We hear a lot about “invisible illness” and how young people with autism are judged or stared at because of their behavior.
But what if your teenager’s illness meant they looked normal, but smelled unpleasant?
Trimethylaminuria (TMAU), formerly called Fish Odor Syndrome, is a rare disease where the body lacks enough enzymes to break down trimethylamine, present in most foods. No matter how often people living with TMAU shower or manage their personal hygiene, a fish like, rotten odor comes out from their body from the trimethylamine.
TMAU tends to appear in adolescence. The affected person is for the most part rejected by his or her classmates and peers, and usually in a very cruel manner resulting in social isolation. When it strikes a teenager and occurs during school age years, it can be devastating to emotional development. In adulthood, most are harassed in the workplace for the same reason, and are usually the first to lose their jobs, no matter their performance. Many ultimately have resorted to dependency on social benefits.
This rejection leads to isolation, depression and anxiety that prevent the affected person from being a productive member in society (Source: MEBO Research). Young people with TMAU need support and often find it online. One person of our RareConnect TMAU community said, “I'm mentally exhausted I can't go to social places as first no one invites me and second when I even go shopping or to a restaurant people ask I be thrown out.”
Current treatment protocol for TMAU sufferers is not effective for all, and that's assuming they are even able to find a doctor who knows the disease. It includes a specific, restricted low choline diet; dietary supplements and a cycle of antibiotic therapy.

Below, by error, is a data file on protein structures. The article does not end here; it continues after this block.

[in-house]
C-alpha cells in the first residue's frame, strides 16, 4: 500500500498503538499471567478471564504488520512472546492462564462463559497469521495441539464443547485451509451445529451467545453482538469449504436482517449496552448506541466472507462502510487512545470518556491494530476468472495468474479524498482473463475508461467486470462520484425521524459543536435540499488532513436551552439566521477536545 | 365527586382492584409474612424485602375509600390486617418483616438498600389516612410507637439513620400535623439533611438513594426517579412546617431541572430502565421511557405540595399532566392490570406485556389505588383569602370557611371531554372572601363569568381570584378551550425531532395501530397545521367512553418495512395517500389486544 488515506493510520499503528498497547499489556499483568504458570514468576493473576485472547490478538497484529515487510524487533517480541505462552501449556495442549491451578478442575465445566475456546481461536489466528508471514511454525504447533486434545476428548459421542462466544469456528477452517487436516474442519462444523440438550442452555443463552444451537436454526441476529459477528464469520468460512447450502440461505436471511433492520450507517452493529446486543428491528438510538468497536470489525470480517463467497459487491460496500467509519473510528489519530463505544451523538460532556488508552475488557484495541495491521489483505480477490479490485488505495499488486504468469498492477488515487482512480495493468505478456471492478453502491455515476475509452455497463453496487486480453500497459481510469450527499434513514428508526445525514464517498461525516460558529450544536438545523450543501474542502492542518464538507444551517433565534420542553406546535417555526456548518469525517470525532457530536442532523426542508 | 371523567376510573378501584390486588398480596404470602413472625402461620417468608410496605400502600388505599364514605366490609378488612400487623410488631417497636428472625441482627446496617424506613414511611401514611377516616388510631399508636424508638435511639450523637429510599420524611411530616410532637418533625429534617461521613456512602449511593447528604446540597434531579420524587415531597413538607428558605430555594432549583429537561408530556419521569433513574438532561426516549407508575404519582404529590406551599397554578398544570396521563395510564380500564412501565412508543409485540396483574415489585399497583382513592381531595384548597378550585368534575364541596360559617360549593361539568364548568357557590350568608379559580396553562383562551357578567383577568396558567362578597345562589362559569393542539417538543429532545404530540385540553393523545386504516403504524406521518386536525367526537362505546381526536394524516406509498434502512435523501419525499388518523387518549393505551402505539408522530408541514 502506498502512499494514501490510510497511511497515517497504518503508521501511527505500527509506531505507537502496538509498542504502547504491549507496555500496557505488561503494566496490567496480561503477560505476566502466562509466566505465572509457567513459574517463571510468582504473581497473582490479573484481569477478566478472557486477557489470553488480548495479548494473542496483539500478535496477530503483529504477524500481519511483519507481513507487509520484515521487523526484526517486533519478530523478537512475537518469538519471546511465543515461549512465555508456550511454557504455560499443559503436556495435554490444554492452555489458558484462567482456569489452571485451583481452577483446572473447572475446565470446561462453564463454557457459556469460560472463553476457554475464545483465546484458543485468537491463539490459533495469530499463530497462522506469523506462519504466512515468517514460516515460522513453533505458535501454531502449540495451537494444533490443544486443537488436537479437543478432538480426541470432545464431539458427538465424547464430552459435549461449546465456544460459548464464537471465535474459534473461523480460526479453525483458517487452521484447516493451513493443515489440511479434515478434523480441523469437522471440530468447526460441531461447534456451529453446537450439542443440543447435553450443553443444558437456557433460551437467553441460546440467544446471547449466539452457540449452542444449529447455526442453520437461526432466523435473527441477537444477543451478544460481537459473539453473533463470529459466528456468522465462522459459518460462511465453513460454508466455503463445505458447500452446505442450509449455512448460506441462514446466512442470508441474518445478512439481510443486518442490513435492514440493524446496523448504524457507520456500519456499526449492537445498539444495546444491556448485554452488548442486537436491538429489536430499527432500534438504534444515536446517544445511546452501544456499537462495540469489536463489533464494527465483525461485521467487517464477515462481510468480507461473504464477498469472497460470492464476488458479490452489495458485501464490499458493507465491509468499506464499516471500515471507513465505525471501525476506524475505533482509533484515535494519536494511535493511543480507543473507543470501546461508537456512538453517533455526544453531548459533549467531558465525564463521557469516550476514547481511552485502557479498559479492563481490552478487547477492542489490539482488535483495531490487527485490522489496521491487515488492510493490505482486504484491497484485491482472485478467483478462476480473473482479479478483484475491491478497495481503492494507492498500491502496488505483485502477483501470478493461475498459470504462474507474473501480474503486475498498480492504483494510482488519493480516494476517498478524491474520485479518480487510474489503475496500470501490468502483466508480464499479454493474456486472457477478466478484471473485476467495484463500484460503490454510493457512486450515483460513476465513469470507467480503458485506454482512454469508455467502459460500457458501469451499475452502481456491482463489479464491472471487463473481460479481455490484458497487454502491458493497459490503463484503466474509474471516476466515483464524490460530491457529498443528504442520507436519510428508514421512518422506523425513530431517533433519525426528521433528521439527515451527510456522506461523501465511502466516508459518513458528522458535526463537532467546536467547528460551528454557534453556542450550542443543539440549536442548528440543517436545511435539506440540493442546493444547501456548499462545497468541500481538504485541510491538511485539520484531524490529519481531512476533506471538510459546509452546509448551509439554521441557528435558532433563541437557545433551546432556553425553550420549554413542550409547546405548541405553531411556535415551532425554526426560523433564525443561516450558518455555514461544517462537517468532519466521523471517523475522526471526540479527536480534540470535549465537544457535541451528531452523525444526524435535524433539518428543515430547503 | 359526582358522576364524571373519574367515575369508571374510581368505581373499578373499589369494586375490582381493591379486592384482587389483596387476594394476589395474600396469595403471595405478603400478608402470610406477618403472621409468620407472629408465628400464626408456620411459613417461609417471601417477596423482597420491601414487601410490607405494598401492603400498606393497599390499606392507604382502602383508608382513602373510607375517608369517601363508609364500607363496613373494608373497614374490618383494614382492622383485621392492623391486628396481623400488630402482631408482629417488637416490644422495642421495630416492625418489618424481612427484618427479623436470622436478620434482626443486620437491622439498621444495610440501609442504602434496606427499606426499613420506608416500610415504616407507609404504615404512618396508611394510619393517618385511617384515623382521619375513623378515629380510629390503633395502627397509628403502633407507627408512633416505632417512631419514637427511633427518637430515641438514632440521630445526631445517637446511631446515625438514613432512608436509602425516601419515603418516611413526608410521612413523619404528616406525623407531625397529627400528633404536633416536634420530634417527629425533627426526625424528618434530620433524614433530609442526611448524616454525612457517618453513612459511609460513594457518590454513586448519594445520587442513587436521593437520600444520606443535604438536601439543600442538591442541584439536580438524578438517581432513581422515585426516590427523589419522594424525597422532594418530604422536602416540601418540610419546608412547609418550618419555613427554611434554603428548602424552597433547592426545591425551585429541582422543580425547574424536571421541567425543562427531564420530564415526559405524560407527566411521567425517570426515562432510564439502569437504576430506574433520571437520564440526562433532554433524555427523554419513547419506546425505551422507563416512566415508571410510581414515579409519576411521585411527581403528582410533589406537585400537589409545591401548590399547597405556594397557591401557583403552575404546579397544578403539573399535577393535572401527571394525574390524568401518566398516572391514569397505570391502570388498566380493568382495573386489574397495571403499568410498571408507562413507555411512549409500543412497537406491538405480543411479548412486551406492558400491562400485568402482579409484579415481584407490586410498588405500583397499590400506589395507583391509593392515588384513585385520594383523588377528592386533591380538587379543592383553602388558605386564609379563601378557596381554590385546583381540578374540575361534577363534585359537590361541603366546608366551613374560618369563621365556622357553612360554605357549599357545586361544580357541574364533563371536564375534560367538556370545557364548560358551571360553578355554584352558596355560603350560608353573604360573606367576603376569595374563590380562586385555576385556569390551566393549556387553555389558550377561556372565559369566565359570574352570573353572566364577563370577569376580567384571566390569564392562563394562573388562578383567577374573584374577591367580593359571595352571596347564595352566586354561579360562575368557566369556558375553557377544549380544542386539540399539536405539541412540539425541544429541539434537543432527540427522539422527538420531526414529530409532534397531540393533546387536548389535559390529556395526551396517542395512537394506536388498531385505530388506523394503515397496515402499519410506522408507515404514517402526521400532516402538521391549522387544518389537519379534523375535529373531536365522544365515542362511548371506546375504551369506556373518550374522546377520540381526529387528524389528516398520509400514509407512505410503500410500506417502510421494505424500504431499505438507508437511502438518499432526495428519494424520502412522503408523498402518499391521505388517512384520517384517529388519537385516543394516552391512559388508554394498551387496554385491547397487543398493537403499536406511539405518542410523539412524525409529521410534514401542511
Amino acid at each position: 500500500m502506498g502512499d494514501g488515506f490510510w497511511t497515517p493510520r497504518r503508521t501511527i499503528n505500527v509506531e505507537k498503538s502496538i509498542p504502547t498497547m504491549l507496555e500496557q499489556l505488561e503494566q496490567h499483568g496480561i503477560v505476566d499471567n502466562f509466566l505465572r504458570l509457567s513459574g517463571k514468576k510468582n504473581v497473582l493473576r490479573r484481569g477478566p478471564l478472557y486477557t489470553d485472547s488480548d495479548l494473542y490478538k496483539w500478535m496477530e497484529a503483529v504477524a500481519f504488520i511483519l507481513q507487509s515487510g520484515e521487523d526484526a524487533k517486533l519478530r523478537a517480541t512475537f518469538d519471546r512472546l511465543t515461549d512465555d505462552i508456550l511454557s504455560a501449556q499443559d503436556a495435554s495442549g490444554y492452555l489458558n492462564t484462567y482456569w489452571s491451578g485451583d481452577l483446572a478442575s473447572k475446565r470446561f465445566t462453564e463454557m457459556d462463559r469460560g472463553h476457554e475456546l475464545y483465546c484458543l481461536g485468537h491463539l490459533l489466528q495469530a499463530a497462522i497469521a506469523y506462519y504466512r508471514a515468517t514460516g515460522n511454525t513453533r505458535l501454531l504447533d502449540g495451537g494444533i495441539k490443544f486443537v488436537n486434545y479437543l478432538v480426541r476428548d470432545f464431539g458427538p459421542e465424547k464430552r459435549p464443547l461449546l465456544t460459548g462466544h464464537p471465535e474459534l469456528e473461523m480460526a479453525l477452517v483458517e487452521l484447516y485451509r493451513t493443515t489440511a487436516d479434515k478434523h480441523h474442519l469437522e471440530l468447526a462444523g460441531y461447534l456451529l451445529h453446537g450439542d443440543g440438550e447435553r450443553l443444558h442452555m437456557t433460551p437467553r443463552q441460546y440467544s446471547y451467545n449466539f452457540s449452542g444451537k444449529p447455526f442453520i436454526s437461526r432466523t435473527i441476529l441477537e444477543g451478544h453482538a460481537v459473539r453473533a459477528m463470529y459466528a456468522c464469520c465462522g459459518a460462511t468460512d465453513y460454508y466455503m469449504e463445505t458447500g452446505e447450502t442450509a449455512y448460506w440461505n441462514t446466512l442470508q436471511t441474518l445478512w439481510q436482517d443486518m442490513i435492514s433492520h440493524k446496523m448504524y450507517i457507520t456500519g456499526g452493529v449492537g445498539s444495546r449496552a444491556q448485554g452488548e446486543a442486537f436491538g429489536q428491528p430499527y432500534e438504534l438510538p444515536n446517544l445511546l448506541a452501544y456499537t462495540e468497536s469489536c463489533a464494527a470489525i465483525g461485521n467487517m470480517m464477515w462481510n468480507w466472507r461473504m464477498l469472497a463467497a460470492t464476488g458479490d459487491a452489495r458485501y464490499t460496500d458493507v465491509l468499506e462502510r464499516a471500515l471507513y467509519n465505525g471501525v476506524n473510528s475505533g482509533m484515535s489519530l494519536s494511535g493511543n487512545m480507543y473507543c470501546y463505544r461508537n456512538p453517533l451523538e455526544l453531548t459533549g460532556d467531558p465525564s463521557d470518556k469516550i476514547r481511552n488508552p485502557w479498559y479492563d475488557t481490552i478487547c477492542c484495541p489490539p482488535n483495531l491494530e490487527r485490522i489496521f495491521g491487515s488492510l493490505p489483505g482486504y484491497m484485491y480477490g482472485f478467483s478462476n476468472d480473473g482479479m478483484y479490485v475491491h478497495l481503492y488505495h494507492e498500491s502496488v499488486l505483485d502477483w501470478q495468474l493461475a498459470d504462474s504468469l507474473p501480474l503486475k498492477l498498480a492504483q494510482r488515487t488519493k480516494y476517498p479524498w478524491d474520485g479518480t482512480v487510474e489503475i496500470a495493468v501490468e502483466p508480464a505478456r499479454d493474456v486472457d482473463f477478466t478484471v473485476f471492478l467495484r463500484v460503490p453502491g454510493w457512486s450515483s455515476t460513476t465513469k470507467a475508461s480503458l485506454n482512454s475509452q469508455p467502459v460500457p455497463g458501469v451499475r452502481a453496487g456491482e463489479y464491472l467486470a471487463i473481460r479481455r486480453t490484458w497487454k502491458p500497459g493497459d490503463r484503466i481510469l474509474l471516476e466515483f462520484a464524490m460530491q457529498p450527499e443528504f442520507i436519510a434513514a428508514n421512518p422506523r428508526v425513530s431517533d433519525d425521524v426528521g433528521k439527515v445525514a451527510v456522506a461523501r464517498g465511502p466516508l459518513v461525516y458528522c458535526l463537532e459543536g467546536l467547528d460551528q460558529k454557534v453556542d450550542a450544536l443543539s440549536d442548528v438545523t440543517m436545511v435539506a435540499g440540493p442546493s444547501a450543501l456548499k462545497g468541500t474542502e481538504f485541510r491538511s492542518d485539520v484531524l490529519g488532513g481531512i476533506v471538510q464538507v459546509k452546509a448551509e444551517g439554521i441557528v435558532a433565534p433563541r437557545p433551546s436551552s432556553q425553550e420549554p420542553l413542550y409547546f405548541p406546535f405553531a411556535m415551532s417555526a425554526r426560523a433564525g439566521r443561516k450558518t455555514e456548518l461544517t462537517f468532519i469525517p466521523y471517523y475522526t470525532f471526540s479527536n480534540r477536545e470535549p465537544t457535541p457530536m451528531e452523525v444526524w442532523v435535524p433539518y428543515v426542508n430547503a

One member of the TMAU community said, "It is an obsession of mine to find a supplement, soap or hormone product that is a cure all. I don't think there is one. Food control helps sometimes, but not always, so why bother?"
The problem is, choline is an essential nutrient, and avoiding it in foods can lead to unintended consequences. Those on the diet can suffer dizzy spells, a weakened immune system and severe lethargy as a result of following the restrictive diet. It is not effective in reducing the odor for everyone and they can also feel depressed from lack of nutrients as well as rejection.
On RareConnect, they find a safe space, moderated by patient group representatives, where individuals and families affected by rare diseases can connect with each other, share vital experiences, and find helpful information and resources. People from as far away as Kenya, India and the Philippines have met others from their country in the TMAU community. Though perhaps ostracized in their local community, they are understood on the web. People share information on foods, supplements, testing, hygiene products, and most importantly, advocating that their condition be recognized at school or at work.
About rare diseases
A disease is defined as rare in Europe when it affects less than 1 in 2000 people. One rare disease may affect only a handful of patients in the EU, and another touch as many as 245,000. (Source: EURORDIS) Due to under diagnosis and misdiagnosis, we really can’t be sure of the number of people living with many rare diseases. We think of rare diseases as disparate conditions with names like: Epidermolysis bullosa, Dravet syndrome, or Familial Mediterranean fever. But the challenges people living with some of the 6,000 rare diseases are strikingly similar: on average 7 years to get a diagnosis, lack of specialists, being labelled a hypochondriac, no effective treatments available, and not recognized or understood very well by society.
EURORDIS leads the flagship annual Rare Disease Day® campaign.
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